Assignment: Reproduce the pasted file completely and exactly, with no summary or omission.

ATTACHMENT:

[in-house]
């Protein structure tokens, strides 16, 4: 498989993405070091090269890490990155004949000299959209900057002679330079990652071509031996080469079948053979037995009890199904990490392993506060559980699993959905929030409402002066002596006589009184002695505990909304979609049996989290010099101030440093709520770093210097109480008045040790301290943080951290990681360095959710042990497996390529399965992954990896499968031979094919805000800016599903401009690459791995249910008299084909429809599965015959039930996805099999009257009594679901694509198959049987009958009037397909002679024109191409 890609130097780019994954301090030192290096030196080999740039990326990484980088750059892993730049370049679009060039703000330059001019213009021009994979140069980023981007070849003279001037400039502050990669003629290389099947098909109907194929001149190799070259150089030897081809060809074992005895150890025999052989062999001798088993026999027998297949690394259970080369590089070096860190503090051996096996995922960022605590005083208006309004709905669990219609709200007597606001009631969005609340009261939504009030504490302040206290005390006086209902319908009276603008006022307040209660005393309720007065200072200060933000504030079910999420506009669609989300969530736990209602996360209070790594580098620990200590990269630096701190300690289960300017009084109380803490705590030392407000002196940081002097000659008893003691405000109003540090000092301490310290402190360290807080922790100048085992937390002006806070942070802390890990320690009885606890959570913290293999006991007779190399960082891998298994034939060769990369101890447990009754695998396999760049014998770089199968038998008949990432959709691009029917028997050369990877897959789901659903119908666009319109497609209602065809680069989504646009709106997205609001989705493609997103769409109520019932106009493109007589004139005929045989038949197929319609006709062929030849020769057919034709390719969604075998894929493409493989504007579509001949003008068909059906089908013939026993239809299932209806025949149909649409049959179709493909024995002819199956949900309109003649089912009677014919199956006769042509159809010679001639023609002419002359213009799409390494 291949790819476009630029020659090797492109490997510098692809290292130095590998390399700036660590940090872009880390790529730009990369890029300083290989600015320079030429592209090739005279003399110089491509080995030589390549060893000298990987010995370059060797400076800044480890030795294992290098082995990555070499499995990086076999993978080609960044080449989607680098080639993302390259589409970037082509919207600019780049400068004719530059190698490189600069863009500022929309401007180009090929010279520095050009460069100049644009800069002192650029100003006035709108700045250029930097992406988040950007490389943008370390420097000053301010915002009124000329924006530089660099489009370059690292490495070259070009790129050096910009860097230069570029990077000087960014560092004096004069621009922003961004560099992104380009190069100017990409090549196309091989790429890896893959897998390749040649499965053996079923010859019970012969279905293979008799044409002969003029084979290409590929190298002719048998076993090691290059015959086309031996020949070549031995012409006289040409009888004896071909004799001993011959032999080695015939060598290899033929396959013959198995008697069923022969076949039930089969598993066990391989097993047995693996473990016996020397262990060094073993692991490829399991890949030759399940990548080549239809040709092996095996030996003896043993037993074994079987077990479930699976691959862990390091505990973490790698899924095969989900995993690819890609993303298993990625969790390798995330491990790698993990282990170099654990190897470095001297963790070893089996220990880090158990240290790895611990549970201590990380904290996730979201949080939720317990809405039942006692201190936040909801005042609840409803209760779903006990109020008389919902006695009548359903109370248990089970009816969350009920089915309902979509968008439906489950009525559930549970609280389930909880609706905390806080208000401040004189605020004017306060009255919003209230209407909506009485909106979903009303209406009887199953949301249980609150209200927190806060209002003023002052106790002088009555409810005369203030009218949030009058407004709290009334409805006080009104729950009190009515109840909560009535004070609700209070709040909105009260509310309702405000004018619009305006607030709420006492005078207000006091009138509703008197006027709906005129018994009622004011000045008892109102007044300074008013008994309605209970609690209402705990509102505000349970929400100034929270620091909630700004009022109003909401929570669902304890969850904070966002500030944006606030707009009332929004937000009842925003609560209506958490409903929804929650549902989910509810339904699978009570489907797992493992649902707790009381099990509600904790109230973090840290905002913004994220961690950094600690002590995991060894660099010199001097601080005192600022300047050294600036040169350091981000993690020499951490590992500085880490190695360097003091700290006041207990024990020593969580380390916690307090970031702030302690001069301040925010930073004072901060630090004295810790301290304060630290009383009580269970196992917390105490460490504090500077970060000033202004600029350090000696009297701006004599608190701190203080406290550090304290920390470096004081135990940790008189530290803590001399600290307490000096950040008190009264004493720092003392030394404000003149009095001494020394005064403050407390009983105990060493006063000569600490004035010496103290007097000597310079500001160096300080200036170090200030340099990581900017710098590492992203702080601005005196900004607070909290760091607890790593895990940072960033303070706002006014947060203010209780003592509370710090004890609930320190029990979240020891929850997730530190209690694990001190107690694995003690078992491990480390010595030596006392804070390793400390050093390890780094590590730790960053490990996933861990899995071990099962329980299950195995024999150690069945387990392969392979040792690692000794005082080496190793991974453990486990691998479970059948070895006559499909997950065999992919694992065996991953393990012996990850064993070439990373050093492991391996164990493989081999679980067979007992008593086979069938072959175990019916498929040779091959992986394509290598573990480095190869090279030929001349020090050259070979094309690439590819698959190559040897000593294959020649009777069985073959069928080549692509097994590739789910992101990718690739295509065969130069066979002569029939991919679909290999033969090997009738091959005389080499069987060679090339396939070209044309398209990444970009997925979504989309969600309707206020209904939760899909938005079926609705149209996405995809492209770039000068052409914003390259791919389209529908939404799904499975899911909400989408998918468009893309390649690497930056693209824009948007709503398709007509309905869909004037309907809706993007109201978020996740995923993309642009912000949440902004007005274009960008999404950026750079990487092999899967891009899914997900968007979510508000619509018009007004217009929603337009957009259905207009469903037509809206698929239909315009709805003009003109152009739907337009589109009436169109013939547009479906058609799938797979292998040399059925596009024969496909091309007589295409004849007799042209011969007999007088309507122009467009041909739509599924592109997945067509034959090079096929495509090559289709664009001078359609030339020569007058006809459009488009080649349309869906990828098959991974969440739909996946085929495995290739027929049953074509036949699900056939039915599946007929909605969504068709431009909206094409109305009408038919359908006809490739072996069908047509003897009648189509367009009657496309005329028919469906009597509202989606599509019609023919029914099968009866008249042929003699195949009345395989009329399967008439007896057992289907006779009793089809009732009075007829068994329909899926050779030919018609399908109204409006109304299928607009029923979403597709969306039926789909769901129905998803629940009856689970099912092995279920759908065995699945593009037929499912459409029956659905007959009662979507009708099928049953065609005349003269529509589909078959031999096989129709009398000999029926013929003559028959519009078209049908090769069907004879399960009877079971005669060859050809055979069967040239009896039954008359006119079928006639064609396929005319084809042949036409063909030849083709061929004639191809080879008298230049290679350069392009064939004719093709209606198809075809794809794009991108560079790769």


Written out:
[in-house]
């Protein structure tokens, strides 16, 4: 498989993405070091090269890490990155004949000299959209900057002679330079990652071509031996080469079948053979037995009890199904990490392993506060559980699993959905929030409402002066002596006589009184002695505990909304979609049996989290010099101030440093709520770093210097109480008045040790301290943080951290990681360095959710042990497996390529399965992954990896499968031979094919805000800016599903401009690459791995249910008299084909429809599965015959039930996805099999009257009594679901694509198959049987009958009037397909002679024109191409 890609130097780019994954301090030192290096030196080999740039990326990484980088750059892993730049370049679009060039703000330059001019213009021009994979140069980023981007070849003279001037400039502050990669003629290389099947098909109907194929001149190799070259150089030897081809060809074992005895150890025999052989062999001798088993026999027998297949690394259970080369590089070096860190503090051996096996995922960022605590005083208006309004709905669990219609709200007597606001009631969005609340009261939504009030504490302040206290005390006086209902319908009276603008006022307040209660005393309720007065200072200060933000504030079910999420506009669609989300969530736990209602996360209070790594580098620990200590990269630096701190300690289960300017009084109380803490705590030392407000002196940081002097000659008893003691405000109003540090000092301490310290402190360290807080922790100048085992937390002006806070942070802390890990320690009885606890959570913290293999006991007779190399960082891998298994034939060769990369101890447990009754695998396999760049014998770089199968038998008949990432959709691009029917028997050369990877897959789901659903119908666009319109497609209602065809680069989504646009709106997205609001989705493609997103769409109520019932106009493109007589004139005929045989038949197929319609006709062929030849020769057919034709390719969604075998894929493409493989504007579509001949003008068909059906089908013939026993239809299932209806025949149909649409049959179709493909024995002819199956949900309109003649089912009677014919199956006769042509159809010679001639023609002419002359213009799409390494 291949790819476009630029020659090797492109490997510098692809290292130095590998390399700036660590940090872009880390790529730009990369890029300083290989600015320079030429592209090739005279003399110089491509080995030589390549060893000298990987010995370059060797400076800044480890030795294992290098082995990555070499499995990086076999993978080609960044080449989607680098080639993302390259589409970037082509919207600019780049400068004719530059190698490189600069863009500022929309401007180009090929010279520095050009460069100049644009800069002192650029100003006035709108700045250029930097992406988040950007490389943008370390420097000053301010915002009124000329924006530089660099489009370059690292490495070259070009790129050096910009860097230069570029990077000087960014560092004096004069621009922003961004560099992104380009190069100017990409090549196309091989790429890896893959897998390749040649499965053996079923010859019970012969279905293979008799044409002969003029084979290409590929190298002719048998076993090691290059015959086309031996020949070549031995012409006289040409009888004896071909004799001993011959032999080695015939060598290899033929396959013959198995008697069923022969076949039930089969598993066990391989097993047995693996473990016996020397262990060094073993692991490829399991890949030759399940990548080549239809040709092996095996030996003896043993037993074994079987077990479930699976691959862990390091505990973490790698899924095969989900995993690819890609993303298993990625969790390798995330491990790698993990282990170099654990190897470095001297963790070893089996220990880090158990240290790895611990549970201590990380904290996730979201949080939720317990809405039942006692201190936040909801005042609840409803209760779903006990109020008389919902006695009548359903109370248990089970009816969350009920089915309902979509968008439906489950009525559930549970609280389930909880609706905390806080208000401040004189605020004017306060009255919003209230209407909506009485909106979903009303209406009887199953949301249980609150209200927190806060209002003023002052106790002088009555409810005369203030009218949030009058407004709290009334409805006080009104729950009190009515109840909560009535004070609700209070709040909105009260509310309702405000004018619009305006607030709420006492005078207000006091009138509703008197006027709906005129018994009622004011000045008892109102007044300074008013008994309605209970609690209402705990509102505000349970929400100034929270620091909630700004009022109003909401929570669902304890969850904070966002500030944006606030707009009332929004937000009842925003609560209506958490409903929804929650549902989910509810339904699978009570489907797992493992649902707790009381099990509600904790109230973090840290905002913004994220961690950094600690002590995991060894660099010199001097601080005192600022300047050294600036040169350091981000993690020499951490590992500085880490190695360097003091700290006041207990024990020593969580380390916690307090970031702030302690001069301040925010930073004072901060630090004295810790301290304060630290009383009580269970196992917390105490460490504090500077970060000033202004600029350090000696009297701006004599608190701190203080406290550090304290920390470096004081135990940790008189530290803590001399600290307490000096950040008190009264004493720092003392030394404000003149009095001494020394005064403050407390009983105990060493006063000569600490004035010496103290007097000597310079500001160096300080200036170090200030340099990581900017710098590492992203702080601005005196900004607070909290760091607890790593895990940072960033303070706002006014947060203010209780003592509370710090004890609930320190029990979240020891929850997730530190209690694990001190107690694995003690078992491990480390010595030596006392804070390793400390050093390890780094590590730790960053490990996933861990899995071990099962329980299950195995024999150690069945387990392969392979040792690692000794005082080496190793991974453990486990691998479970059948070895006559499909997950065999992919694992065996991953393990012996990850064993070439990373050093492991391996164990493989081999679980067979007992008593086979069938072959175990019916498929040779091959992986394509290598573990480095190869090279030929001349020090050259070979094309690439590819698959190559040897000593294959020649009777069985073959069928080549692509097994590739789910992101990718690739295509065969130069066979002569029939991919679909290999033969090997009738091959005389080499069987060679090339396939070209044309398209990444970009997925979504989309969600309707206020209904939760899909938005079926609705149209996405995809492209770039000068052409914003390259791919389209529908939404799904499975899911909400989408998918468009893309390649690497930056693209824009948007709503398709007509309905869909004037309907809706993007109201978020996740995923993309642009912000949440902004007005274009960008999404950026750079990487092999899967891009899914997900968007979510508000619509018009007004217009929603337009957009259905207009469903037509809206698929239909315009709805003009003109152009739907337009589109009436169109013939547009479906058609799938797979292998040399059925596009024969496909091309007589295409004849007799042209011969007999007088309507122009467009041909739509599924592109997945067509034959090079096929495509090559289709664009001078359609030339020569007058006809459009488009080649349309869906990828098959991974969440739909996946085929495995290739027929049953074509036949699900056939039915599946007929909605969504068709431009909206094409109305009408038919359908006809490739072996069908047509003897009648189509367009009657496309005329028919469906009597509202989606599509019609023919029914099968009866008249042929003699195949009345395989009329399967008439007896057992289907006779009793089809009732009075007829068994329909899926050779030919018609399908109204409006109304299928607009029923979403597709969306039926789909769901129905998803629940009856689970099912092995279920759908065995699945593009037929499912459409029956659905007959009662979507009708099928049953065609005349003269529509589909078959031999096989129709009398000999029926013929003559028959519009078209049908090769069907004879399960009877079971005669060859050809055979069967040239009896039954008359006119079928006639064609396929005319084809042949036409063909030849083709061929004639191809080879008298230049290679350069392009064939004719093709209606198809075809794809794009991108560079790769």